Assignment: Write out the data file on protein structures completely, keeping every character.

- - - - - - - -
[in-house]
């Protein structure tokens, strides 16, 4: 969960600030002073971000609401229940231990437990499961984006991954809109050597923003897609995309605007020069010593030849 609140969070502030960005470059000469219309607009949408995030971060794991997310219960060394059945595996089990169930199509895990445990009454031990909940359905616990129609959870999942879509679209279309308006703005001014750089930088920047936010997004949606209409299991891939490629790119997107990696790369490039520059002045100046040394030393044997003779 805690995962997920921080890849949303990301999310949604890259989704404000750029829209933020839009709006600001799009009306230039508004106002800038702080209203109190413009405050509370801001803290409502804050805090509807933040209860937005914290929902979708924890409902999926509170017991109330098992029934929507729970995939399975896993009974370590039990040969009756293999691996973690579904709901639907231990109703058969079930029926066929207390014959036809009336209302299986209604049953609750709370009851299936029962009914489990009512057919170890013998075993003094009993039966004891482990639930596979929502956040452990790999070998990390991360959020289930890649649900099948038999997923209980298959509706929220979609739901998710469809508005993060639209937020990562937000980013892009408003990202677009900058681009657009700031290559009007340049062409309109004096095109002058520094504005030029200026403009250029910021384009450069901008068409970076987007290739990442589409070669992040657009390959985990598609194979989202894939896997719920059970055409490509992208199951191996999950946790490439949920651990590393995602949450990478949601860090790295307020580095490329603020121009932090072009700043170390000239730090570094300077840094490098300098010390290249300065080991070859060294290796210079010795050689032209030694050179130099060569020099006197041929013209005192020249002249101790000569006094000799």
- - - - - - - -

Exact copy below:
[in-house]
């Protein structure tokens, strides 16, 4: 969960600030002073971000609401229940231990437990499961984006991954809109050597923003897609995309605007020069010593030849 609140969070502030960005470059000469219309607009949408995030971060794991997310219960060394059945595996089990169930199509895990445990009454031990909940359905616990129609959870999942879509679209279309308006703005001014750089930088920047936010997004949606209409299991891939490629790119997107990696790369490039520059002045100046040394030393044997003779 805690995962997920921080890849949303990301999310949604890259989704404000750029829209933020839009709006600001799009009306230039508004106002800038702080209203109190413009405050509370801001803290409502804050805090509807933040209860937005914290929902979708924890409902999926509170017991109330098992029934929507729970995939399975896993009974370590039990040969009756293999691996973690579904709901639907231990109703058969079930029926066929207390014959036809009336209302299986209604049953609750709370009851299936029962009914489990009512057919170890013998075993003094009993039966004891482990639930596979929502956040452990790999070998990390991360959020289930890649649900099948038999997923209980298959509706929220979609739901998710469809508005993060639209937020990562937000980013892009408003990202677009900058681009657009700031290559009007340049062409309109004096095109002058520094504005030029200026403009250029910021384009450069901008068409970076987007290739990442589409070669992040657009390959985990598609194979989202894939896997719920059970055409490509992208199951191996999950946790490439949920651990590393995602949450990478949601860090790295307020580095490329603020121009932090072009700043170390000239730090570094300077840094490098300098010390290249300065080991070859060294290796210079010795050689032209030694050179130099060569020099006197041929013209005192020249002249101790000569006094000799």